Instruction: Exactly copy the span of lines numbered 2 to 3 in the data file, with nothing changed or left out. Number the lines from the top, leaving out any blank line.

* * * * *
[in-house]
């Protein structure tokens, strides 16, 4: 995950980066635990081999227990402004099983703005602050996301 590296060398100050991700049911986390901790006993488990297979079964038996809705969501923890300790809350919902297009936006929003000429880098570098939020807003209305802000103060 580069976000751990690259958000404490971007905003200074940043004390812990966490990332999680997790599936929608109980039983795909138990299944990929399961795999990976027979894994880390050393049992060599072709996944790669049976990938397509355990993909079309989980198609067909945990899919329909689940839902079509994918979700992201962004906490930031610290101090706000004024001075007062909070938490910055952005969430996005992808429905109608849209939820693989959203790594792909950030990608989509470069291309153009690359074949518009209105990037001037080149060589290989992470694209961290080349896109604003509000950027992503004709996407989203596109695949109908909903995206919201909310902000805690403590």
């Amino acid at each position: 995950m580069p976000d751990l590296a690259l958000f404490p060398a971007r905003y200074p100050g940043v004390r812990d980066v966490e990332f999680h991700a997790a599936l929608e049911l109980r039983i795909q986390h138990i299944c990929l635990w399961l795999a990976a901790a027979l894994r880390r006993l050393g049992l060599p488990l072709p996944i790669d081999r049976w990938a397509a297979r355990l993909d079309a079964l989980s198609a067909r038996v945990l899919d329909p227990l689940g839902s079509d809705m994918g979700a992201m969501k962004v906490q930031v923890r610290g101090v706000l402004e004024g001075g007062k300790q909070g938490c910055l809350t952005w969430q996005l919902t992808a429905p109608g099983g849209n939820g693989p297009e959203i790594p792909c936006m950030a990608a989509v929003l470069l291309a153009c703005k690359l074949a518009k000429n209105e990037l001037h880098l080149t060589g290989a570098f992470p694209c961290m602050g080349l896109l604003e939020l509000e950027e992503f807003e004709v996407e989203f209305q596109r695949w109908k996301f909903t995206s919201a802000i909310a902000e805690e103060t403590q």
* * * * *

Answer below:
């Protein structure tokens, strides 16, 4: 995950980066635990081999227990402004099983703005602050996301 590296060398100050991700049911986390901790006993488990297979079964038996809705969501923890300790809350919902297009936006929003000429880098570098939020807003209305802000103060 580069976000751990690259958000404490971007905003200074940043004390812990966490990332999680997790599936929608109980039983795909138990299944990929399961795999990976027979894994880390050393049992060599072709996944790669049976990938397509355990993909079309989980198609067909945990899919329909689940839902079509994918979700992201962004906490930031610290101090706000004024001075007062909070938490910055952005969430996005992808429905109608849209939820693989959203790594792909950030990608989509470069291309153009690359074949518009209105990037001037080149060589290989992470694209961290080349896109604003509000950027992503004709996407989203596109695949109908909903995206919201909310902000805690403590």
């Amino acid at each position: 995950m580069p976000d751990l590296a690259l958000f404490p060398a971007r905003y200074p100050g940043v004390r812990d980066v966490e990332f999680h991700a997790a599936l929608e049911l109980r039983i795909q986390h138990i299944c990929l635990w399961l795999a990976a901790a027979l894994r880390r006993l050393g049992l060599p488990l072709p996944i790669d081999r049976w990938a397509a297979r355990l993909d079309a079964l989980s198609a067909r038996v945990l899919d329909p227990l689940g839902s079509d809705m994918g979700a992201m969501k962004v906490q930031v923890r610290g101090v706000l402004e004024g001075g007062k300790q909070g938490c910055l809350t952005w969430q996005l919902t992808a429905p109608g099983g849209n939820g693989p297009e959203i790594p792909c936006m950030a990608a989509v929003l470069l291309a153009c703005k690359l074949a518009k000429n209105e990037l001037h880098l080149t060589g290989a570098f992470p694209c961290m602050g080349l896109l604003e939020l509000e950027e992503f807003e004709v996407e989203f209305q596109r695949w109908k996301f909903t995206s919201a802000i909310a902000e805690e103060t403590q």